Maarten Haijer, secretary general of the European Gaming and Betting Association, is pleading for Finland to fix its gambling monopoly, stating that the country’s policy is at a crossroads and asserting that the government “faces a clear choice”.

Being the only EU country which still has a gambling monopoly, a position it is said that Veikkaus “has exploited to become one of Europe’s biggest gambling companies with yearly revenues of €1.69bn,” Haijer points to falling support in opinion polls as key facet to the need to switch to an open licensing system.

A recent survey, says Haijer, showed that last year 16.4 per cent of Finland’s online gambling revenue, equivalent to €105m in taxable revenue, was spent by Finns on international betting websites which pay their taxes elsewhere.

The reasons why Finns choose to gamble on international websites were said to be better betting odds and return rates, higher potential winnings and a wider product selection.

“It’s a myth that Finland’s gamblers are better protected by a monopoly,” it is added, stipulating a problem gambling rate of three per cent of its population as proof that “there is no compelling evidence that Finns are in any way better protected that their European counterparts because of the country’s online gambling monopoly”.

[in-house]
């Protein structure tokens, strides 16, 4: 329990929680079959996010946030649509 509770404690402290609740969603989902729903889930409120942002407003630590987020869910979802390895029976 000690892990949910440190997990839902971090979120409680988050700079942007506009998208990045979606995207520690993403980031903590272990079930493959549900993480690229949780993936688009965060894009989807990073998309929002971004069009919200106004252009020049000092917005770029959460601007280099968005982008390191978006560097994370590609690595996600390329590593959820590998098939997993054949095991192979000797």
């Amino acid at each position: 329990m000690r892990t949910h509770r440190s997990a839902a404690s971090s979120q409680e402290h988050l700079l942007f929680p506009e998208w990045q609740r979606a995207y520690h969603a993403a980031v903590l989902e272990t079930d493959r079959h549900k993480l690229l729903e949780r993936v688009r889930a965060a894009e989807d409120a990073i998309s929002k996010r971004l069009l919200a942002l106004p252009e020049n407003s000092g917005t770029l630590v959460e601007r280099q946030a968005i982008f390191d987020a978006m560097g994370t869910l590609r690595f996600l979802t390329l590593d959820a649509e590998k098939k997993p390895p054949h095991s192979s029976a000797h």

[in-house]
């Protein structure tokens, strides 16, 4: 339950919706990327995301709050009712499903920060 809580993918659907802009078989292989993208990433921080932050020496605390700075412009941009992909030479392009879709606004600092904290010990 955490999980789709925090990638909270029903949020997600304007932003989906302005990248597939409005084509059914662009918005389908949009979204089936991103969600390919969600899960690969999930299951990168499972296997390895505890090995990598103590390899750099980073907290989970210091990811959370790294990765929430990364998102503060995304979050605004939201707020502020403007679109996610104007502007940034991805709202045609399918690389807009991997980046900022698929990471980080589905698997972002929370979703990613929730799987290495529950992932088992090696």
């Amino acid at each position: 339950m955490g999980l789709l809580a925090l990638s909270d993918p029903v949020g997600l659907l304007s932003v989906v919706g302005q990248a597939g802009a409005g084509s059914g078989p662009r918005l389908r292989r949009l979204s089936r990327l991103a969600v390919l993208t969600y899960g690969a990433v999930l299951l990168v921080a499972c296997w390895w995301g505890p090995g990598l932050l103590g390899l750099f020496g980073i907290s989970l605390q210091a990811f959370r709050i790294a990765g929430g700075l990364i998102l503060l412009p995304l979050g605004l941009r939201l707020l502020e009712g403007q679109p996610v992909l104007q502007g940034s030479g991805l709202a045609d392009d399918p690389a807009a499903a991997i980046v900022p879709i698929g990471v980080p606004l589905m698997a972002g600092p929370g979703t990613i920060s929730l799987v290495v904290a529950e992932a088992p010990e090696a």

Furthermore, Haijer also points to moves made by other Nordic countries during recent years, with extra competition in Denmark and Sweden leading to a drop in the amount of online gambling taking place on international websites.

Asserting that Finland’s government faces a clear choice, Haijer explained: “Replacing the monopoly with an open-licensing system is not about getting more people in Finland to gamble, nor is it about killing off Veikkaus.

“Rather, it is the sensible way to meet the demands of those Finnish gamblers who seek an alternative to the monopoly and currently gamble on international gambling websites – and to regulate and tax this activity.

“Both Denmark and Sweden have shown that replacing an online gambling monopoly with open-licensing maximises the dividends for society and leads to more effective regulation of gambling. In each of these cases, the countries retained their land-based monopoly but allowed private companies to obtain a license for online gambling, where a monopoly does not work.

“Introducing open-licensing for online gambling is not revolutionary, it is evolutionary, and will ensure that most Finns gamble in a regulated and protected environment. But adapted to the realities of our times.

“All other EU countries have already done this, it makes sense, and it’s time for Finland to do the same.”